See also Richard Aldous, Reagan and Thatcher: The Difficult Relationship (New York: W. W. Norton & Company, 2012) for a fuller picture of U.S. relations with Great Britain during the latter’s war with Argentina.
 Piero Gleijeses, Conflicting Missions: Havana, Washington, and Cuba, 1959-1976 (Chapel Hill: University of North Carolina Press, 2002); Piero Gleijeses, Visions of Freedom: Havana, Washington, Pretoria, and the Struggle for Southern Africa, 1976-1991 (Chapel Hill: University of North Carolina Press, 2013).
 Piero Gleijeses, Visions of Freedom, 10.
 Tanya Harmer, Allende’s Chile and the Inter-American Cold War (Chapel Hill: University of North Carolina Press, 2011).
 See James G. Hershberg, “The United States, Brazil, and the Cuban Missile Crisis, 1962 (Part I),:” Journal of Cold War Studies 6:2 (Spring 2004): 3-20 and “(Part II),” Journal of Cold War Studies 6:3 (Summer 2004): 5-67.
 Renata Keller, “The Latin American Missile Crisis,” in Diplomatic History, forthcoming. The author kindly allowed me to read a copy of this article. See also her “A Foreign Policy for Domestic Consumption: Mexico’s Lukewarm Defense of Castro, 1959-1969,” Latin American Research Review 47: 2 (2012): 100-119.
 Christopher Hull, British Diplomacy and US Hegemony in Cuba, 1898-1964 (New York: Palgrave Macmillan, 2013). Hull’s book would have benefitted from an engagement with Jeffrey A. Engel, Cold War at 30,000 Feet: The Anglo-American Fight for Aviation Supremacy (Cambridge: Harvard University Press, 2007).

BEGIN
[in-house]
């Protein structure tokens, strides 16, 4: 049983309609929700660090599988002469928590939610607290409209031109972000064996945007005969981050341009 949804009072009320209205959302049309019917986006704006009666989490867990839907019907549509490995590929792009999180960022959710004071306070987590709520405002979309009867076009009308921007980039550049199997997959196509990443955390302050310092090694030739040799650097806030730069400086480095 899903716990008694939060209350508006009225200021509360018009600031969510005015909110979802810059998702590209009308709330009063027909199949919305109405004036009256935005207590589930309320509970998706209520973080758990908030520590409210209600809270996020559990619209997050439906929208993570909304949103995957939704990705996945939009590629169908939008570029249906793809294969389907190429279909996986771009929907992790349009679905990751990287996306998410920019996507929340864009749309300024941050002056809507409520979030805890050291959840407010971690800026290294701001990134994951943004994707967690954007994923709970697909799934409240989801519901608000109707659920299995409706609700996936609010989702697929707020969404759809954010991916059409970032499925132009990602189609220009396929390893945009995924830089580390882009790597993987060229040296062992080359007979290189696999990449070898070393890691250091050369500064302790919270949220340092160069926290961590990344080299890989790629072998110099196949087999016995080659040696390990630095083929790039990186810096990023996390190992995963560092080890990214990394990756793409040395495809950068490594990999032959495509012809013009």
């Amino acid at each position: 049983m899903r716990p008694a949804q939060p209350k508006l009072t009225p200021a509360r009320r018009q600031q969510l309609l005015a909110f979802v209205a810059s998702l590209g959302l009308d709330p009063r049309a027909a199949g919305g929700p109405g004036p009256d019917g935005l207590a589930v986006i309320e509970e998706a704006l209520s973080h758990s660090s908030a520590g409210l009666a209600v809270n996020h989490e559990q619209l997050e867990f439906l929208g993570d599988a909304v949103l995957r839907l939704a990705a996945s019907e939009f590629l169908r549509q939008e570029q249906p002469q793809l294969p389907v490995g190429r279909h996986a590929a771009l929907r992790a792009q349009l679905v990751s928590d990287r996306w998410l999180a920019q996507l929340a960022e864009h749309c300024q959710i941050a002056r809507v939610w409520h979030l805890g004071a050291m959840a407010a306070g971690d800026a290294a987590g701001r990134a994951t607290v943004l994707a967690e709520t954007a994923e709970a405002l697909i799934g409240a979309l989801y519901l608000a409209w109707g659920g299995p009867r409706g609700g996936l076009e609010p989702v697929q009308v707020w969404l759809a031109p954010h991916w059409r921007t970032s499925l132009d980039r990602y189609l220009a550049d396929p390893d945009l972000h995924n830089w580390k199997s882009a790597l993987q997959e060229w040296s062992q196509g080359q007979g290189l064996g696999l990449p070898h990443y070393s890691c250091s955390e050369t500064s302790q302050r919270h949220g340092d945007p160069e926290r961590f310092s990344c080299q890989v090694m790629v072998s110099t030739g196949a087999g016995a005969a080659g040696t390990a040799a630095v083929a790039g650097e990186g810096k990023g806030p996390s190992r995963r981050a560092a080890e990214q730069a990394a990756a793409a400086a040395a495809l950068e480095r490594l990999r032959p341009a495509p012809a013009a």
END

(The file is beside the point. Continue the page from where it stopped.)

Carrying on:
The best I have encountered remains Daniela Spenser, “The Caribbean Crisis: Catalyst for Soviet Projection in Latin America,” in Gilbert M. Joseph and Spenser (eds.), In from the Cold: Latin America’s New Encounter with the Cold War (Durham: Duke University Press, 2008), 77-111.
 Lukáš Perutka, “Arms for Arbenz: Czechoslovakia’s Involvement in the Cold War in Latin America,” Central European Journal of International and Security Studies 7:3 (September 2013): 59-76.
 My knowledge of scholarship by historians from Eastern Europe is limited, and I thank Tanya Harmer for making me aware of the work of Michael Zourek, which led me to the other authors I cite here. See his Checoslovaquia y El Cono Sur 1945-1989: Relaciones Políticas y Culturales Durante la Guerra Fría (Prague: Ibero-American Pragensia Supplentum, 2013). See also Michael Zourek, “Political and Economic Relations between Czechoslovakia and the Military Regimes of the Southern Cone in the 1970s and 1980s,” Central European Journal of International and Security Studies 7:3 (September 2013): 118-141.
 Czechoslovakia’s economic relations with Brazil improved dramatically during the 1970s while the military was still in power. See Matyáš Pelant, “Czechoslovia and Brazil, 1945-1989: Diplomats, Businessmen, Spies and Guerrilheiros,” in the same issue, 96-117.
 See Raffaele Nocera, “La ‘Relación Triangular’: Estados Unidos-Italia-Chile y la Elección de Eduardo Frei Montalva,” in Harmer and Riquelme Segovia, Chile y la Guerra Fría Global, 113-132.
 Alessandro Santoni, “El Partido Comunista Italiano, La Lección de Chile y la Lógica de los Bloques,” in Harmer and Riquelme Segovia, Chile y la Guerra Fría Global, 133-153.
 Richard Wolin, The Wind from the East: French Intellectuals, The Cultural Revolution, and the Legacy of the 1960s (Princeton: Princeton University Press, 2010).
 Aldo Marchesi, “Dependencia o revolución. Exilados y militantes en el Chile de la Unidad Popular, 1970-1973,” Paper presented at the Latin American Studies Association, conference, May 2014, Chicago.